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Clear up the Sulu shooting

 

EDITORIAL edt

PRESIDENT Duterte flew to Zamboanga City Friday to meet with military and police officials in connection with the shooting incident involving military and policemen in Sulu last Monday that caused the death of four soldiers.

Killed in the incident were Major Marvin Indammog, commanding officer of the Intelligence Service Unit of the Philippine Army in Jolo, Capt. Irwin Managuelod, Sgt. Jaime Velasco, and Corporal Abdal Asula, of the Army’s 9th Intelligence Service Unit of the 11th Infantry Division. The bodies of Indammog, Managuelod, and Velasco were flown to Villamor Air Base where they were received by their families. Asula’s remains were immediately buried in Sulu.

Jolo policemen called it a misencounter, with one party not knowing that the other party was an ally. But Lt. Gen. Gilbert Gapay, commanding general of the Philippine Army, said it was not a misencounter. It was a rubout, he said.

The general said the soldiers were tailing two alleged suicide bombers affiliated with the Abu Sayyaf when they were intercepted by the police who told them to proceed to the police station. There was no attempt to flee, contrary to a police report, but they were shot down by five policemen while four other policemen served as lookouts.

Defense Secretary Delfin Lorenzana appealed to all military men to just wait for the results of the official probe of the National Bureau of Investigation (NBI).

Gen. Felimon Santos Jr., Armed Forces of the Philippines (AFP) chief of staff, said he has talked to Police Gen. Archie Francisco Gamboa, Philippine National Police (PNP) chief. All suspects are under PNP custody. All assured they will wait for the findings of the NBI.

President Duterte decided to go to Zamboanga to personally talk to the soldiers and policemen – first, to know what really happened and second, to boost the morale of both military and police personnel, said presidential spokesman Harry Roque.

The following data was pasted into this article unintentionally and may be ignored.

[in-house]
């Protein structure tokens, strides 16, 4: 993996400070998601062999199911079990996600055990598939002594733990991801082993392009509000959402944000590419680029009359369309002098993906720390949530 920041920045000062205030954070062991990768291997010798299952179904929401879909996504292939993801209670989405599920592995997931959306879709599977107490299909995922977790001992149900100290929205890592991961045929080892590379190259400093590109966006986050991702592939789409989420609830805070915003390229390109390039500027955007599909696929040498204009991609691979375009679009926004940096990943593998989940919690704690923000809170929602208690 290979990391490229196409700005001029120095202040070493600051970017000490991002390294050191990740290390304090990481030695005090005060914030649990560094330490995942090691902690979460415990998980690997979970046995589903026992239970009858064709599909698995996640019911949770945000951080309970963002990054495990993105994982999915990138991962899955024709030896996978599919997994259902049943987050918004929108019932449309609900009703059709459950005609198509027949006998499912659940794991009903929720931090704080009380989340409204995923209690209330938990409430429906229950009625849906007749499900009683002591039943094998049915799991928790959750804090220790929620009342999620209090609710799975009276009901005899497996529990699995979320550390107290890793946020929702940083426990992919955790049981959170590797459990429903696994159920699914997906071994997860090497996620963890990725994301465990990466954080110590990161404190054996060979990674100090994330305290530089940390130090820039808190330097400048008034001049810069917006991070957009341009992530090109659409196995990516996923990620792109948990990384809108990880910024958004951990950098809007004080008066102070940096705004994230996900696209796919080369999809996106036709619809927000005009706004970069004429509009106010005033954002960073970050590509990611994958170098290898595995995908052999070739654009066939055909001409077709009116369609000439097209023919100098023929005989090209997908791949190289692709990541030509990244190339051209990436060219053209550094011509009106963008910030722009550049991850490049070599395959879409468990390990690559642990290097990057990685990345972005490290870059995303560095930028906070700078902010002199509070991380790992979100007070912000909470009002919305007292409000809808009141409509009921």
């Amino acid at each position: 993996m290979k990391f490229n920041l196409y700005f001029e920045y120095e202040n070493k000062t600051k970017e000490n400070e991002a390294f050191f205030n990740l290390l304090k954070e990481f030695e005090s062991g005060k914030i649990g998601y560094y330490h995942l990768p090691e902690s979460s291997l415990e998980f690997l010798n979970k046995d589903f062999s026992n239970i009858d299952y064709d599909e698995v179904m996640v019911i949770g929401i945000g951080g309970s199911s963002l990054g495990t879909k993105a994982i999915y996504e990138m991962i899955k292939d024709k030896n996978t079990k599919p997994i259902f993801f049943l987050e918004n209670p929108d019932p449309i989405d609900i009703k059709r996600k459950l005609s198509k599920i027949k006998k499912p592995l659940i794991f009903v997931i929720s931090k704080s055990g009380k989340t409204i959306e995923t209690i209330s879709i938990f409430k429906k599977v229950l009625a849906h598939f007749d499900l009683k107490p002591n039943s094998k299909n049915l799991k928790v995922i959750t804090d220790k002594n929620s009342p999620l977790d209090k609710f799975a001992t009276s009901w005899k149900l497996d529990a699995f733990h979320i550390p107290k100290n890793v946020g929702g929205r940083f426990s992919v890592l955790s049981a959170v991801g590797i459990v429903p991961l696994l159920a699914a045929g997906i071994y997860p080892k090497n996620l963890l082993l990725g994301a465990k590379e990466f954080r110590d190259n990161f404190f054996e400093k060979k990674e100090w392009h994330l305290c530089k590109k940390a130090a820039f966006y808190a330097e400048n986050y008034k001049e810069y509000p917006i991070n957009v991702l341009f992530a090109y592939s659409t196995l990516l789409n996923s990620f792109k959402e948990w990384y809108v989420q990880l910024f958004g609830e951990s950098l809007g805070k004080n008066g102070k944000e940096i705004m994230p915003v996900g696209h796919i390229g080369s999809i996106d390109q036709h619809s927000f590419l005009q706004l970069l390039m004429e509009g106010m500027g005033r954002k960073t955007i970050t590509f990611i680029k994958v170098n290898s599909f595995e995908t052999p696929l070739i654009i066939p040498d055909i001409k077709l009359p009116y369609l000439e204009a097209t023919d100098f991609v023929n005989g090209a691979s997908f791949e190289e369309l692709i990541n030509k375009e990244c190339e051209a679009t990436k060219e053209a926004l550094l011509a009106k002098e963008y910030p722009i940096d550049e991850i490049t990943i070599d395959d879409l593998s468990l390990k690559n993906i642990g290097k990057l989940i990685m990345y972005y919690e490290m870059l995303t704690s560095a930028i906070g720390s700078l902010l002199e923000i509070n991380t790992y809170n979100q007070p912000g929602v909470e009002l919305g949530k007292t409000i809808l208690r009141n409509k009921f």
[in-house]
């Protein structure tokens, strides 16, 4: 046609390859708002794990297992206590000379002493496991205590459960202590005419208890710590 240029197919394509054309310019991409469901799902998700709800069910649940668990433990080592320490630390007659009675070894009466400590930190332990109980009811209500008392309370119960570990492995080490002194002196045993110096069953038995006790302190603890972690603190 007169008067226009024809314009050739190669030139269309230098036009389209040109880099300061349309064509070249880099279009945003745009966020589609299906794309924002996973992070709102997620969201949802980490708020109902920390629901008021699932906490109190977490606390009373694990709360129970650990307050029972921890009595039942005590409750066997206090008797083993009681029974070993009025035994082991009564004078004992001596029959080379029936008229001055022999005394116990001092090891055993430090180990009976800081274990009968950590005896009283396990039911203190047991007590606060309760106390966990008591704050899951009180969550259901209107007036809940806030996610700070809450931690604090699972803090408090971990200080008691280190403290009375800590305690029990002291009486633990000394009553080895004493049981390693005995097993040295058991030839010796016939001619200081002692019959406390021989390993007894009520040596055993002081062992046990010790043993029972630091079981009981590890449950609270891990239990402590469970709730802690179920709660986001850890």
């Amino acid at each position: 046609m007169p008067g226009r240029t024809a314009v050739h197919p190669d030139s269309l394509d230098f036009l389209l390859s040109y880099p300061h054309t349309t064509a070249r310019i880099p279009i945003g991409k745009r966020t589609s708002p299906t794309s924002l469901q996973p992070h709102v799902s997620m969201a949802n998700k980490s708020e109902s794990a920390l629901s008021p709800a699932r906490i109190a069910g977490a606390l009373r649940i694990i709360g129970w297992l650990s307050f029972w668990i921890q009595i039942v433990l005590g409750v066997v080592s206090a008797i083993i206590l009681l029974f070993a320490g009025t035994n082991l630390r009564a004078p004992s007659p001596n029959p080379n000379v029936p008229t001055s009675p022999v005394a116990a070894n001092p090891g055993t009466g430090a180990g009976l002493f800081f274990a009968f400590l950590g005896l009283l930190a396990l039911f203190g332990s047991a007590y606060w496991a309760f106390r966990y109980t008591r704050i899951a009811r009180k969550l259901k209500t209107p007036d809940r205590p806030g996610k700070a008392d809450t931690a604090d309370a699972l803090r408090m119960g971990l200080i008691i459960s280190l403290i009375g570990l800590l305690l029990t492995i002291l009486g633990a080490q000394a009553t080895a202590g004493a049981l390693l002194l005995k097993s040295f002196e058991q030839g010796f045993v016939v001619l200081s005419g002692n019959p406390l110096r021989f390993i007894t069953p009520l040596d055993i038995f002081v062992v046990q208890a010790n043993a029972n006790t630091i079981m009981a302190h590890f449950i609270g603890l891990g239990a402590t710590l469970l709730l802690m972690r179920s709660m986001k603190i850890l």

Sen. Risa Hontiveos has also asked, through Senate Resolution No. 460, for a Senate investigation into the shooting.

All these efforts should help to clear up the conflicting reports and calm down all those who fear the incident might affect the relations and coordination between the nation’s two national armed organizations – the Armed Forces of the Philippines and the Philippine National Police.

There might be need to clarify their respective roles and to ensure greater coordination in their operations which are bound to meet and possibly clash at some points. They might also come up with operational arrangements that will avert such tragedies as the Mamasapano massacre in 2015 when 44 Special Action Force men of the PNP were wiped out by rebel Moro forces in Maguindanao despite the presence of an entire AFP battalion nearby, all because of lack of coordination.

The Sulu shooting last Monday is truly deplorable but we hope the NBI will be able to get to the bottom of it. We also hope it will lead to greater coordination in the future between operating forces of the AFP and the PNP.

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